wet Red-osier dogwood Cornus stolonifera shrub 1-4 m. tall, white flowers, berries
wet Sandbar willow Salix interior shrub 1-10 m. tall, floodplains
wet Scrub birch Betula glandulosa shrub 0.3-2 m. tall, fall colour
wet Tea-leaved willow Salix planifolia ssp. planifolia shrub 0.5-4 m. tall, moose browse
wet Thimbleberry Rubus parviflorus shrub 0.5-2 m. tall, flowers, red berries (edible)
wet Western yew Taxus brevifolia shrub 2-15 m. tall, red fruits (not edible)
wet Bluejoint Calamagrostis canadensis grass 0.5-2 m. tall, colonizer
wet Reed canarygrass Phalaris arundinacea grass 0.5-2 m. tall, floodplain

For a printer-friendly version of this list, please click here.

Featured Articles

SLIPP Announcements, Project Updates, and Media Releases

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Media Release: Derelict dock removal program a success, with more work planned in Mara

posted on 7 October 2013 FOR IMMEDIATE RELEASE Derelict, abandoned dock program a success - more to be removed in Mara Lake this fall Twenty-six derelict, abandoned docks were removed from the Salmon Arm portion of Shuswap Lake and the Sicamous area over...

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Media Release: Shuswap Water Quality Summary Report available

posted on 16 August 2013 FOR IMMEDIATE RELEASE Shuswap water quality summary report available An easy-to-read summary of the water quality monitoring program and the 2011-12 water quality results is now available on the SLIPP website ( The purpose of the summary is...

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2011-12 Water Quality Synopsis

Click photo to view the PDF The Shuswap Lake Integrated Planning Process (SLIPP) has just released the 2011-12 SLIPP Water Quality Report Synopsis! This is an interesting, relevant, easy-to-read document suitable for all audiences. It summarizes the thorough and technical 236-page...

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Recreation Management Plan: Backgrounder

A pamphlet that explains why a Recreation Management Plan is being drafted for the Shuswap, what steps have led to its creation, and what the concerns are among recreationists in the Shuswap. The pamphlet also provides a snapshot of the...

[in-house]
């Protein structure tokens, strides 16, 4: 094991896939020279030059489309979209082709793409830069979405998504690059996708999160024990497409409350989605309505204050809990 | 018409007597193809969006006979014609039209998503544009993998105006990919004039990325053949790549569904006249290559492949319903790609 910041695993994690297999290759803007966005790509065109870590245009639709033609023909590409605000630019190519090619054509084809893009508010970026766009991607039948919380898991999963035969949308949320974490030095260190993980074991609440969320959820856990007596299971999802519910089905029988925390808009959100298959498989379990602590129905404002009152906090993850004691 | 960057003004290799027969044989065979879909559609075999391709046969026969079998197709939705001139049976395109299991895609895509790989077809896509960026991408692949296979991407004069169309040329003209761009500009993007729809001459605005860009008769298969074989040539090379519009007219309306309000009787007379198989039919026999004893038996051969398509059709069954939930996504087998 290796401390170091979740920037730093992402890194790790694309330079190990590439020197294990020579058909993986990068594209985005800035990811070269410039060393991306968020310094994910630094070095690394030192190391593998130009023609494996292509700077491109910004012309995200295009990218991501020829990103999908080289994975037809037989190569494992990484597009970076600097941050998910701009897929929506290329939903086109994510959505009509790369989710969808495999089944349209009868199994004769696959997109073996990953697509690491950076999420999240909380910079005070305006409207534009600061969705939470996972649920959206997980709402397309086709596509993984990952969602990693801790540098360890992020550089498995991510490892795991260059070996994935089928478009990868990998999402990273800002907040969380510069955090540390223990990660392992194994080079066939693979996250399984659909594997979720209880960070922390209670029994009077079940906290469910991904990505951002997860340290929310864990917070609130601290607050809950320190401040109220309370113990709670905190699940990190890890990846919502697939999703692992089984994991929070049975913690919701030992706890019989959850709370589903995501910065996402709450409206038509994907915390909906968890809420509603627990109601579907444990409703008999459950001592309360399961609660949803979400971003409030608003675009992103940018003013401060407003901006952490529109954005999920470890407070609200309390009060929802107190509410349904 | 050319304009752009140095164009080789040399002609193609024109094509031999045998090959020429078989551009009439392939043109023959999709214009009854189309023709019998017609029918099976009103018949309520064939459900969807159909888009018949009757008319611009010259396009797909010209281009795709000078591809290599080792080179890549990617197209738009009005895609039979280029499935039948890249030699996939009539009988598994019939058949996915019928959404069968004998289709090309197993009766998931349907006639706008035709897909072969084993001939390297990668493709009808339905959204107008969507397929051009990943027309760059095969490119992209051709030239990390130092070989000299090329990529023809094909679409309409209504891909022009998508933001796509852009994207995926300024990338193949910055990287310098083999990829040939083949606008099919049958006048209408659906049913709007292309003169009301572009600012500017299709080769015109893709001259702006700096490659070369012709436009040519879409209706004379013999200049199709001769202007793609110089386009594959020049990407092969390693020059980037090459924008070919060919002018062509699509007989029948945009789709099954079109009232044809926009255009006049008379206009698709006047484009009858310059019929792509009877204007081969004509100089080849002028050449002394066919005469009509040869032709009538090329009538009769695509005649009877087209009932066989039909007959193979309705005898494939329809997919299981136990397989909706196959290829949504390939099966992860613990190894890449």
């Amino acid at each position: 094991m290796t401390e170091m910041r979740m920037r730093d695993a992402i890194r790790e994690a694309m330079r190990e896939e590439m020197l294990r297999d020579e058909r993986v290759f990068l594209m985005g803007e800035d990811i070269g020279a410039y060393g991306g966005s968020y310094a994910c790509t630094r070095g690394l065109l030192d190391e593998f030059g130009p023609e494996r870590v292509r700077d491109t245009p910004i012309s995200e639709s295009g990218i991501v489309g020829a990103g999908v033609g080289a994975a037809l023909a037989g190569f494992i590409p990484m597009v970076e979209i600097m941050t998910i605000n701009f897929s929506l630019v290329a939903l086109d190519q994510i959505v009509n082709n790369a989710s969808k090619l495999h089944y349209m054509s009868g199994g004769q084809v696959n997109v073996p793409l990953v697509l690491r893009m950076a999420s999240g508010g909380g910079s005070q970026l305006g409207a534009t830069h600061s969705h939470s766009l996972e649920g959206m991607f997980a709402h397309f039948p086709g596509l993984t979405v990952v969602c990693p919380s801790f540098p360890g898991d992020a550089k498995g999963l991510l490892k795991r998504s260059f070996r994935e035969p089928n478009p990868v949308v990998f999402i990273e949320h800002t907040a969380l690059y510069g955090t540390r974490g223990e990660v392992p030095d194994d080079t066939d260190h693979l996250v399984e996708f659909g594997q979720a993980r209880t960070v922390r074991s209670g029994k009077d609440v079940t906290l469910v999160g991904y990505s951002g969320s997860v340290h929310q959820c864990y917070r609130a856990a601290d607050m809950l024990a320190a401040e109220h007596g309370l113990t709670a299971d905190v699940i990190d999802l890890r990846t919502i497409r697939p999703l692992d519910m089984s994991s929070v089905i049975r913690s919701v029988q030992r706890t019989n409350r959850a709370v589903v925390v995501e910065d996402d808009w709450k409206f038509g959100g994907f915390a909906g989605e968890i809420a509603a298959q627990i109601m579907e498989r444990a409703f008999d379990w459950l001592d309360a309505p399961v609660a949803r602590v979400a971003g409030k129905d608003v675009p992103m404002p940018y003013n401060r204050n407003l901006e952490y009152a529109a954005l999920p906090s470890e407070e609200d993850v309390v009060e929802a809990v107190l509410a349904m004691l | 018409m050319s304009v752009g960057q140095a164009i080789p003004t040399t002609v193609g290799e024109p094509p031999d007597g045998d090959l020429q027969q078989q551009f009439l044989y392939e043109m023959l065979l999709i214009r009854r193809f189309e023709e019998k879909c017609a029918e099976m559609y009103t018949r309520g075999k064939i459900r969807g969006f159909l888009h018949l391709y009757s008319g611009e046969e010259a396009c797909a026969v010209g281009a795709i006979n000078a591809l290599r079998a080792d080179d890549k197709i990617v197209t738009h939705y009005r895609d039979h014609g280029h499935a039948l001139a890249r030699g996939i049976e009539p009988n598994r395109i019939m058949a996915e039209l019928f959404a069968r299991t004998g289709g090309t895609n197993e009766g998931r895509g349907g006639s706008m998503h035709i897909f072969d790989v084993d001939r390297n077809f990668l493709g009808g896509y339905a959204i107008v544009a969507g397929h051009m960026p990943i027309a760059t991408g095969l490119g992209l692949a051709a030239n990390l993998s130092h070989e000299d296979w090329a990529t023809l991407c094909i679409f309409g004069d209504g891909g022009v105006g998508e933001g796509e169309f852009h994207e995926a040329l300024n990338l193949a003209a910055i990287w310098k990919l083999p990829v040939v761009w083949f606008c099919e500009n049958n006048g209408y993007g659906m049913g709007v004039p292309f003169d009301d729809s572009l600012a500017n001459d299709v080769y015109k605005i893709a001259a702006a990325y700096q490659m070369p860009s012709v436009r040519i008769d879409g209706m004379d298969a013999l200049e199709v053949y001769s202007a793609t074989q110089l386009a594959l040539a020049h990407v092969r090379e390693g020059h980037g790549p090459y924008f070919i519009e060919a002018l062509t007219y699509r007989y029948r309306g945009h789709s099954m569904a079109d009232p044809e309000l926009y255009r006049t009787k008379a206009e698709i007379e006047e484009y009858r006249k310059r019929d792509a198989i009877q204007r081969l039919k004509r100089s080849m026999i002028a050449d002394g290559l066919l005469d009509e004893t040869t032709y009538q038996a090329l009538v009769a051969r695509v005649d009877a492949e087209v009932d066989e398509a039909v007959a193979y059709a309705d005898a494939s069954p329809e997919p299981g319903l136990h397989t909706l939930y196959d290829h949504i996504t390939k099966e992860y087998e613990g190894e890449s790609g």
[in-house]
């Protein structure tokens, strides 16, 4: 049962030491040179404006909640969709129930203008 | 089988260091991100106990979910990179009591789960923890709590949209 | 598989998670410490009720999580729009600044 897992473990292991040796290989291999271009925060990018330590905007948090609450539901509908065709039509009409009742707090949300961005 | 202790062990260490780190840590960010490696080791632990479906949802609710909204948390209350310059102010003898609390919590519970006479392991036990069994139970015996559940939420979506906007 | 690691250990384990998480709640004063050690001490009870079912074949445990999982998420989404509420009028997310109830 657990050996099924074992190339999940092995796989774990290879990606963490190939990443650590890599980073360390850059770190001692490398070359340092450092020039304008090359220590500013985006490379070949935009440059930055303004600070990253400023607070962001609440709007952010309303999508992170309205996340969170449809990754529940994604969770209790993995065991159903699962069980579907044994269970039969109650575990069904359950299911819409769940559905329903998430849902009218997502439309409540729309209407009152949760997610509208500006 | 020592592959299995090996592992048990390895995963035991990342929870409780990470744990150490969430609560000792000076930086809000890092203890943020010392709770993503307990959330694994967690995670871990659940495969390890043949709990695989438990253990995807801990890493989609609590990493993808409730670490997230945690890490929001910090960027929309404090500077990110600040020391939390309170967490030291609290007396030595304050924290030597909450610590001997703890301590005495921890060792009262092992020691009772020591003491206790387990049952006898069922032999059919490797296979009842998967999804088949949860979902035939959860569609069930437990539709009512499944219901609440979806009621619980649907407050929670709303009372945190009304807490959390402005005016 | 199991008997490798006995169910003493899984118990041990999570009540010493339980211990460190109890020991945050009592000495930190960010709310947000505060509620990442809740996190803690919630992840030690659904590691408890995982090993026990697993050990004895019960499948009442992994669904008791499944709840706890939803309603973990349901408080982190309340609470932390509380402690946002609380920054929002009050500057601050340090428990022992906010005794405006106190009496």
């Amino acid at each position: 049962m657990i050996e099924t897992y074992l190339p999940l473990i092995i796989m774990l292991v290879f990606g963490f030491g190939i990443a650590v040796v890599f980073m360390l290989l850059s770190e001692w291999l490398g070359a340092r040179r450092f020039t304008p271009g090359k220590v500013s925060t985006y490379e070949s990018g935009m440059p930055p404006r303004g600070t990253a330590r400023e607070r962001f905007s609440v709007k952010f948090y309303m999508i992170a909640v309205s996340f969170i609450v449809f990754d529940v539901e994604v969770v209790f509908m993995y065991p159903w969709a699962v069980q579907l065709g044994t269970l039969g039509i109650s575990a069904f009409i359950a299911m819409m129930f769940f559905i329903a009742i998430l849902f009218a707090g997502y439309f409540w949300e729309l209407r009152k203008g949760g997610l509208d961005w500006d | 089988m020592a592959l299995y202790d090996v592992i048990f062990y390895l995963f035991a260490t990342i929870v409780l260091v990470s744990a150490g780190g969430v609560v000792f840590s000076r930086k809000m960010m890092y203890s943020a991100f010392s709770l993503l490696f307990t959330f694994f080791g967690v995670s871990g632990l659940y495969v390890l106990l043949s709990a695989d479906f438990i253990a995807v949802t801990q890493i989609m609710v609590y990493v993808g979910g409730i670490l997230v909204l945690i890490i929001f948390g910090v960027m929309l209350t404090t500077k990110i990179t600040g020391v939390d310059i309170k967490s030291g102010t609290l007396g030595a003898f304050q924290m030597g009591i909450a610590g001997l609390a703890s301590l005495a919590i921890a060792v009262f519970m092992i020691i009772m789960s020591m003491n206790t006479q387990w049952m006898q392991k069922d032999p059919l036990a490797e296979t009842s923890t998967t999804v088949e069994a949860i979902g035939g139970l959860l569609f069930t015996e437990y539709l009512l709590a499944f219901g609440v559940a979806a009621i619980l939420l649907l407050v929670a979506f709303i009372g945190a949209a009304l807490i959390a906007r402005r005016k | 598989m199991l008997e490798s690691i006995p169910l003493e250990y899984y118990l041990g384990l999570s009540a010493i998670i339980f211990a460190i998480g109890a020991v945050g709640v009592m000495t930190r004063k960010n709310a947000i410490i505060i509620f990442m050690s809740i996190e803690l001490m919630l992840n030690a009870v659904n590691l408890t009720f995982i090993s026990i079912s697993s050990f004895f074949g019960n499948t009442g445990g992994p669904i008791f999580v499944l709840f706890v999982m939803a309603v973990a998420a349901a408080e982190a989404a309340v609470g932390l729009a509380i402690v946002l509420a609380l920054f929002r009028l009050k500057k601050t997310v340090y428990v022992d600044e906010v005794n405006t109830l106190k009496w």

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Media Release: Monitoring results show water quality is good - but care is needed

posted on July 25 2013 FOR IMMEDIATE RELEASE Monitoring results show water quality is good in the Shuswap - but care is needed Water quality is good at most locations in and around Shuswap and Mara Lakes according to the 2011-2012 results of...

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2011 Water Quality Report

The first comprehensive water quality report, The 2011 Report on Water Quality for Shuswap, Little Shuswap and Mara Lakes was released in July 2013. This document thoroughly reports on the findings of the first year of the SLIPP water quality program,...

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Upcoming Steering Committee Meeting

There will be a meeting of the SLIPP Steering
Committee members on Wednesday, December 
4 at the Sorrento Memorial Hall, 1 - 5 PM.

Members of the general public may attend as

2011 Water Quality Summary

NEW! An interesting and relevant summary
of water quality in the Shuswap has just been
released. Click here to view it!

The Draft RMP is complete

The draft Recreation Management Plan (RMP)
for Shuswap, Little Shuswap, Mara and Adams
Lakes is complete. Please click here for more

View a Backgrounder Pamphlet for the RMP

Report an abandoned dock

NEW! Click here to report an abandoned dock.


Planning a project or doing repairs
near Shuswap shorelines?

Property owners must speak with Front Counter
 and their local government before beginning
a new project or undertaking repairs. Certain
kinds of works require authorization before
proceeding. Staff at Front Counter BC will guide
property owners through the authorization
process. Click here for more information.

SLIPP is on Twitter!

Follow us @SLIPPBC

Check out the Shuswap maps!

Do you want to find out if your waterfront
property is adjacent to important fish habitat?
Consult the Shuswap Watershed Maps to find